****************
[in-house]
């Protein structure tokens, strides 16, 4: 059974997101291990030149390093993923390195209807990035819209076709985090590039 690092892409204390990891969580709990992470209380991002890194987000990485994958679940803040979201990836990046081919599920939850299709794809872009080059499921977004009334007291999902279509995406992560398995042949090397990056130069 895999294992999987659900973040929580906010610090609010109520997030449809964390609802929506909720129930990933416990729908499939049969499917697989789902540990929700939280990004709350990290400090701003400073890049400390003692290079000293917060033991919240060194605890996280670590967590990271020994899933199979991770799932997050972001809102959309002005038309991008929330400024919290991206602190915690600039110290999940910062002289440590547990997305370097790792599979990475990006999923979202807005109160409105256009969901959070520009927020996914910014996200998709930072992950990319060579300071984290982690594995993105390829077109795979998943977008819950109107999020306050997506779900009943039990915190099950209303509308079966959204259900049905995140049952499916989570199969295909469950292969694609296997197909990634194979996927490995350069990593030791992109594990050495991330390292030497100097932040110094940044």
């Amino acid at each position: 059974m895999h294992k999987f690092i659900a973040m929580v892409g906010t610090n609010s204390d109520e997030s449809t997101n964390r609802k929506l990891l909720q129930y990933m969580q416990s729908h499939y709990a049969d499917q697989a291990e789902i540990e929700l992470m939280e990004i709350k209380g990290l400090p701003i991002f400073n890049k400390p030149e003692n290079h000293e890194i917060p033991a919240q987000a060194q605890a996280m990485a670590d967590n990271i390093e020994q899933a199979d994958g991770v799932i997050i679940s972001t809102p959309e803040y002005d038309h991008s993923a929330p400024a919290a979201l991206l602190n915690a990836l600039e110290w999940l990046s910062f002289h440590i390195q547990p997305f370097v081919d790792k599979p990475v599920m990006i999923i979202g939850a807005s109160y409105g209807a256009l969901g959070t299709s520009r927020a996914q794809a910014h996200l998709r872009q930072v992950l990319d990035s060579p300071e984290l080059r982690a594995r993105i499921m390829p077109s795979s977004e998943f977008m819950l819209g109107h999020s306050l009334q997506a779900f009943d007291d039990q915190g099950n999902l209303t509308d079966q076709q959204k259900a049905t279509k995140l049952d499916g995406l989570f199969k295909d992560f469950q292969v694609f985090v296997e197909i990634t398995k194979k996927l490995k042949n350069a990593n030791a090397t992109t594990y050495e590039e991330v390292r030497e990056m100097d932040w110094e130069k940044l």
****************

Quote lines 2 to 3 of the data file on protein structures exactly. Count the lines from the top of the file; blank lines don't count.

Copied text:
């Protein structure tokens, strides 16, 4: 059974997101291990030149390093993923390195209807990035819209076709985090590039 690092892409204390990891969580709990992470209380991002890194987000990485994958679940803040979201990836990046081919599920939850299709794809872009080059499921977004009334007291999902279509995406992560398995042949090397990056130069 895999294992999987659900973040929580906010610090609010109520997030449809964390609802929506909720129930990933416990729908499939049969499917697989789902540990929700939280990004709350990290400090701003400073890049400390003692290079000293917060033991919240060194605890996280670590967590990271020994899933199979991770799932997050972001809102959309002005038309991008929330400024919290991206602190915690600039110290999940910062002289440590547990997305370097790792599979990475990006999923979202807005109160409105256009969901959070520009927020996914910014996200998709930072992950990319060579300071984290982690594995993105390829077109795979998943977008819950109107999020306050997506779900009943039990915190099950209303509308079966959204259900049905995140049952499916989570199969295909469950292969694609296997197909990634194979996927490995350069990593030791992109594990050495991330390292030497100097932040110094940044």
């Amino acid at each position: 059974m895999h294992k999987f690092i659900a973040m929580v892409g906010t610090n609010s204390d109520e997030s449809t997101n964390r609802k929506l990891l909720q129930y990933m969580q416990s729908h499939y709990a049969d499917q697989a291990e789902i540990e929700l992470m939280e990004i709350k209380g990290l400090p701003i991002f400073n890049k400390p030149e003692n290079h000293e890194i917060p033991a919240q987000a060194q605890a996280m990485a670590d967590n990271i390093e020994q899933a199979d994958g991770v799932i997050i679940s972001t809102p959309e803040y002005d038309h991008s993923a929330p400024a919290a979201l991206l602190n915690a990836l600039e110290w999940l990046s910062f002289h440590i390195q547990p997305f370097v081919d790792k599979p990475v599920m990006i999923i979202g939850a807005s109160y409105g209807a256009l969901g959070t299709s520009r927020a996914q794809a910014h996200l998709r872009q930072v992950l990319d990035s060579p300071e984290l080059r982690a594995r993105i499921m390829p077109s795979s977004e998943f977008m819950l819209g109107h999020s306050l009334q997506a779900f009943d007291d039990q915190g099950n999902l209303t509308d079966q076709q959204k259900a049905t279509k995140l049952d499916g995406l989570f199969k295909d992560f469950q292969v694609f985090v296997e197909i990634t398995k194979k996927l490995k042949n350069a990593n030791a090397t992109t594990y050495e590039e991330v390292r030497e990056m100097d932040w110094e130069k940044l």